Today that has morphed into Amazon Web Services (AWS)—the world’s largest cloud computing business. Which, in short, involves selling computing power to other companies.

If you’ve been reading RiskHedge, you know giant companies like Uber (UBER) and Netflix (NFLX) run on Amazon’s cloud services.

Last year, AWS raked in $26 billion. And get this… it made up 60% of Amazon’s profits!

  • So it caught my eye when Amazon recently said its growing delivery arm will “supplement” existing delivery methods...

Sure, Amazon will first take care of its own delivery needs.

But I’ll bet anything that Amazon will soon start selling its delivery services to others—just like it did with its cloud business.

In fact, Amazon now calls UPS and FedEx competitors in its annual report.

Amazon recently launched its new “Shipping with Amazon” service. In short, Amazon’s drivers will now pick up packages from “third-party sellers” who sell stuff on Amazon. It will then deliver that stuff to buyers, cutting out the need for delivery services like FedEx or UPS.

What are the chances Amazon opens up “Shipping with Amazon” to everyone in a year or two?

For my money, it’s a dead certainty.

  • Can UPS and FedEx survive?

It’s bad enough that the most disruptive company in history is invading UPS and FedEx’s turf.

It’s even worse that many of America’s most powerful companies are following suit.

The world’s largest retailer, Walmart (WMT), now runs over 6,000 of its own delivery trucks. It has spent over $2.5 billion on its “logistics wing” in the past two years.

Home improvement superstore Home Depot (HD) is investing billions into delivering its own products, too.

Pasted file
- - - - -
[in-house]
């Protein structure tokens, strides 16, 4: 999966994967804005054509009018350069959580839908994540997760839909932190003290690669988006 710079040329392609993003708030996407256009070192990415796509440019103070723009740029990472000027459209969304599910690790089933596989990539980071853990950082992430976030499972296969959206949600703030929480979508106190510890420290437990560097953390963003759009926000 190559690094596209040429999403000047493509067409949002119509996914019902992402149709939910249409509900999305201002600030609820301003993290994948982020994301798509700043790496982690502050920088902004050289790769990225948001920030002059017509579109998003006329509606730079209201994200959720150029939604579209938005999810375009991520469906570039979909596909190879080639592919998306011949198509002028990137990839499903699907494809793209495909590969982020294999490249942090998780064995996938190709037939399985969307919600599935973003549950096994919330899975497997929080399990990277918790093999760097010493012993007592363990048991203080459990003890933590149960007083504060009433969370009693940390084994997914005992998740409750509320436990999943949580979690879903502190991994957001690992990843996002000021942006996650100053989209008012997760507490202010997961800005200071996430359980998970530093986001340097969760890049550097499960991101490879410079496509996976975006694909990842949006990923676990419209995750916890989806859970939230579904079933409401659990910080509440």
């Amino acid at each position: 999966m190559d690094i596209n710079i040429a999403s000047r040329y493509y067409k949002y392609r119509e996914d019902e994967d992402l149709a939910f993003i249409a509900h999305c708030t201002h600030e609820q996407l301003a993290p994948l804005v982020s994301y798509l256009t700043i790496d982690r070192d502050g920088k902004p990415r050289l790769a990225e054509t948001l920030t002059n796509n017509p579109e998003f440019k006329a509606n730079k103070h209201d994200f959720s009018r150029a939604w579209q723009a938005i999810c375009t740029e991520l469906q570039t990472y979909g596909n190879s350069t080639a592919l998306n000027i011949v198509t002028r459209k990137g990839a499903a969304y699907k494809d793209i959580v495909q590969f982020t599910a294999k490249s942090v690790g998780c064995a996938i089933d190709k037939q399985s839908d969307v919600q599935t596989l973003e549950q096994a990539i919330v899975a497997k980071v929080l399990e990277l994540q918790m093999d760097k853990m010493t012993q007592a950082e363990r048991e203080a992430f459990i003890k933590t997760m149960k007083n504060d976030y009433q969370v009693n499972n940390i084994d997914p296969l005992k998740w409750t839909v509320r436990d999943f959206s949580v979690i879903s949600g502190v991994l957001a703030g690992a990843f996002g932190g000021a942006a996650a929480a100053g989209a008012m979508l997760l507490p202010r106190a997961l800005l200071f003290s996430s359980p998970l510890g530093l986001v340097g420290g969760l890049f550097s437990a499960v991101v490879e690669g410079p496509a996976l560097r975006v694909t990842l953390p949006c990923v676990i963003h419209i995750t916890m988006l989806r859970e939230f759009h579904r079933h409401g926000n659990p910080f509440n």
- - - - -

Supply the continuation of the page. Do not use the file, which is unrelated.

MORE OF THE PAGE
UPS and FedEx have a big problem: They are the ultimate “middlemen.”

As RiskHedge readers know, middlemen can always be cut out.

As I mentioned last week, disruption has wrecked middlemen jobs like stockbrokers and travel agents.

Realtors are next in line.

Now disruption is coming for delivery guys, too.

Don’t be surprised if your UPS guy begins stopping by a lot less...

And delivery guys from Amazon, Walmart, and Home Depot start stopping by a lot more.

Does your delivery driver know Amazon is getting into his business? Ask him and then tell me at stephen@riskhedge.com.

Stephen McBride
Editor, Disruption Investor

Stephen McBride is editor of the popular investment advisory Disruption Investor. Stephen and his team hunt for disruptive stocks that are changing the world and making investors wealthy in the process. Go here to discover Stephen’s top “disruptor” stock pick and to try a risk-free subscription.


Did you miss out on the 500%+ profits investors made from Amazon, Netflix, and Nvidia?

If the answer is "Yes," I have something for you... I uncovered three "disruptive" stocks set to double your money. 

Access this special report for FREE
instantly by clicking right here


This article appears courtesy of RH Research LLC. RiskHedge publishes investment research and is independent of Mauldin Economics. Mauldin Economics may earn an affiliate commission from purchases you make at RiskHedge.com

Looking for the comments section?

Comments are now in the Mauldin Economics Community, which you can access here.

Join our community and get in on the discussion

Keep up with Mauldin Economics on the go.

Download the App

Scan it with your Phone